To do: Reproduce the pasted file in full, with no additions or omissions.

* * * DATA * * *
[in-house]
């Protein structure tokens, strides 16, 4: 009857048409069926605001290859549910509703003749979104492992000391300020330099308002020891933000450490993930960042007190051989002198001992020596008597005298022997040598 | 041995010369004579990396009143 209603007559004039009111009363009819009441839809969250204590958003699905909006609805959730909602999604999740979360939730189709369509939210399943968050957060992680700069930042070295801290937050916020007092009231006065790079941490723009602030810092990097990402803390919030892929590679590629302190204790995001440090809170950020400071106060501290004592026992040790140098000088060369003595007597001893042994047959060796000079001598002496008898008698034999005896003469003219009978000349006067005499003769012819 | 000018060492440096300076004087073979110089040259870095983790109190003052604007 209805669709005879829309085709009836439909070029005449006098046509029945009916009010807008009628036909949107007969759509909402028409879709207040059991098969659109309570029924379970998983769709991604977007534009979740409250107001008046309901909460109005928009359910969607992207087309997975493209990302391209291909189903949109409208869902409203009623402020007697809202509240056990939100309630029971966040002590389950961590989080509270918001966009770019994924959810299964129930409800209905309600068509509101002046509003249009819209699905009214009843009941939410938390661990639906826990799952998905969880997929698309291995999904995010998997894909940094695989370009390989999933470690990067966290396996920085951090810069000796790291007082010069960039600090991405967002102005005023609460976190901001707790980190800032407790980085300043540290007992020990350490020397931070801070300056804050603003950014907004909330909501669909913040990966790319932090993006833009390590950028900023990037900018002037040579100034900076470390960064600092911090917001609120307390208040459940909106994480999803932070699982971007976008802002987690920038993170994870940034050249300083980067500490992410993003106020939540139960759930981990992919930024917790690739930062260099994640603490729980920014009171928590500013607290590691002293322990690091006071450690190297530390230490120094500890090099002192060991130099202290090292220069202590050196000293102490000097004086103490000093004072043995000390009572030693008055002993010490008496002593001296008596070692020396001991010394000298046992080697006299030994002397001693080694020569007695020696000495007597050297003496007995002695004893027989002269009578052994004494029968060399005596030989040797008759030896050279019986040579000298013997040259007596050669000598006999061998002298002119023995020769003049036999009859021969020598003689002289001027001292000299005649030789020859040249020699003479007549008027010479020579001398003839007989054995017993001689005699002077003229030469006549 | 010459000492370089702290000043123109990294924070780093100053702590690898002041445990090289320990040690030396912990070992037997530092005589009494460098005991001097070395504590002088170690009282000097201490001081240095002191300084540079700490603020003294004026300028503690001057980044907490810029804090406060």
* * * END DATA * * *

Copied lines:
[in-house]
């Protein structure tokens, strides 16, 4: 009857048409069926605001290859549910509703003749979104492992000391300020330099308002020891933000450490993930960042007190051989002198001992020596008597005298022997040598 | 041995010369004579990396009143 209603007559004039009111009363009819009441839809969250204590958003699905909006609805959730909602999604999740979360939730189709369509939210399943968050957060992680700069930042070295801290937050916020007092009231006065790079941490723009602030810092990097990402803390919030892929590679590629302190204790995001440090809170950020400071106060501290004592026992040790140098000088060369003595007597001893042994047959060796000079001598002496008898008698034999005896003469003219009978000349006067005499003769012819 | 000018060492440096300076004087073979110089040259870095983790109190003052604007 209805669709005879829309085709009836439909070029005449006098046509029945009916009010807008009628036909949107007969759509909402028409879709207040059991098969659109309570029924379970998983769709991604977007534009979740409250107001008046309901909460109005928009359910969607992207087309997975493209990302391209291909189903949109409208869902409203009623402020007697809202509240056990939100309630029971966040002590389950961590989080509270918001966009770019994924959810299964129930409800209905309600068509509101002046509003249009819209699905009214009843009941939410938390661990639906826990799952998905969880997929698309291995999904995010998997894909940094695989370009390989999933470690990067966290396996920085951090810069000796790291007082010069960039600090991405967002102005005023609460976190901001707790980190800032407790980085300043540290007992020990350490020397931070801070300056804050603003950014907004909330909501669909913040990966790319932090993006833009390590950028900023990037900018002037040579100034900076470390960064600092911090917001609120307390208040459940909106994480999803932070699982971007976008802002987690920038993170994870940034050249300083980067500490992410993003106020939540139960759930981990992919930024917790690739930062260099994640603490729980920014009171928590500013607290590691002293322990690091006071450690190297530390230490120094500890090099002192060991130099202290090292220069202590050196000293102490000097004086103490000093004072043995000390009572030693008055002993010490008496002593001296008596070692020396001991010394000298046992080697006299030994002397001693080694020569007695020696000495007597050297003496007995002695004893027989002269009578052994004494029968060399005596030989040797008759030896050279019986040579000298013997040259007596050669000598006999061998002298002119023995020769003049036999009859021969020598003689002289001027001292000299005649030789020859040249020699003479007549008027010479020579001398003839007989054995017993001689005699002077003229030469006549 | 010459000492370089702290000043123109990294924070780093100053702590690898002041445990090289320990040690030396912990070992037997530092005589009494460098005991001097070395504590002088170690009282000097201490001081240095002191300084540079700490603020003294004026300028503690001057980044907490810029804090406060």